Accession Number:

ADA409607

Title:

The Role of Stat3 in Breast Cancer Tumorigenesis

Descriptive Note:

Final rept. 20 Aug 2001-19 Aug 2002

Corporate Author:

SLOAN-KETTERING INST FOR CANCER RESEARCH NEW YORK

Personal Author(s):

Report Date:

2002-09-01

Pagination or Media Count:

9.0

Abstract:

Signal Transducers and Activators of Transcription STATs are a family of transcription factors which are normally inactive within the cytoplasm of cells and upon tyrosine phosphorylation become activated1 which leads to the dimerization of two Stat molecules. Dimerized Stats are translocated into the nucleus where they bind DNA and activate transcription. Stat dimers are dephosphorylated within the nucleus and transported back to the cytoplasm 1. Virtually all growth factor receptors, cytokines, and tyrosine kinases lead to the phosphorylation of one or more Stat proteins. In normal cells this activation is transient, while in an ever growing number of primary tumors and cancer derived cell lines Stat proteins in particular Stat3 are constitutively activated 1, 2. A causal association between activated Stat3 and cellular transformation or oncogenesis has been made in a large number of cancer derived cell lines. Specifically, removal of Stat3 by the introduction of a dominant negative Stat3 molecule or anti-sense molecule leads to a reversal of the transformed phenotype, induction of apoptosis , decreased angiogenesis or growth arrest Figure 1.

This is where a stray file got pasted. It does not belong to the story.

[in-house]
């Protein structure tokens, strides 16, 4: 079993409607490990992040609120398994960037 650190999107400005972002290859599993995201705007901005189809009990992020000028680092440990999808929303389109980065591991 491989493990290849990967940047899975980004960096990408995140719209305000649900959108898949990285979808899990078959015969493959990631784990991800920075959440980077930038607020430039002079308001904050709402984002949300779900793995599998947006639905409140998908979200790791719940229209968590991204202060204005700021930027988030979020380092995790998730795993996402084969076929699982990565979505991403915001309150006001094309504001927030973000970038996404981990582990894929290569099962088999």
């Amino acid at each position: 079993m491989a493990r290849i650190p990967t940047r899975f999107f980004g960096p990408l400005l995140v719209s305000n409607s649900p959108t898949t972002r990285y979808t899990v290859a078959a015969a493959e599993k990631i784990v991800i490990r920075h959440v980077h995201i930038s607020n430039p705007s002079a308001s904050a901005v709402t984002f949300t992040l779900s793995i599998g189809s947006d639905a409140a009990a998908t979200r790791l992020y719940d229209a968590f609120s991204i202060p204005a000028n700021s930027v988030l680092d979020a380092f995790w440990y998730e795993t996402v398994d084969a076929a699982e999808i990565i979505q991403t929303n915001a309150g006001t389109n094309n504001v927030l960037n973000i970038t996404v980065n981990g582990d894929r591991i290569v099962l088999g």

Subject Categories:

  • Anatomy and Physiology
  • Medicine and Medical Research

Distribution Statement:

APPROVED FOR PUBLIC RELEASE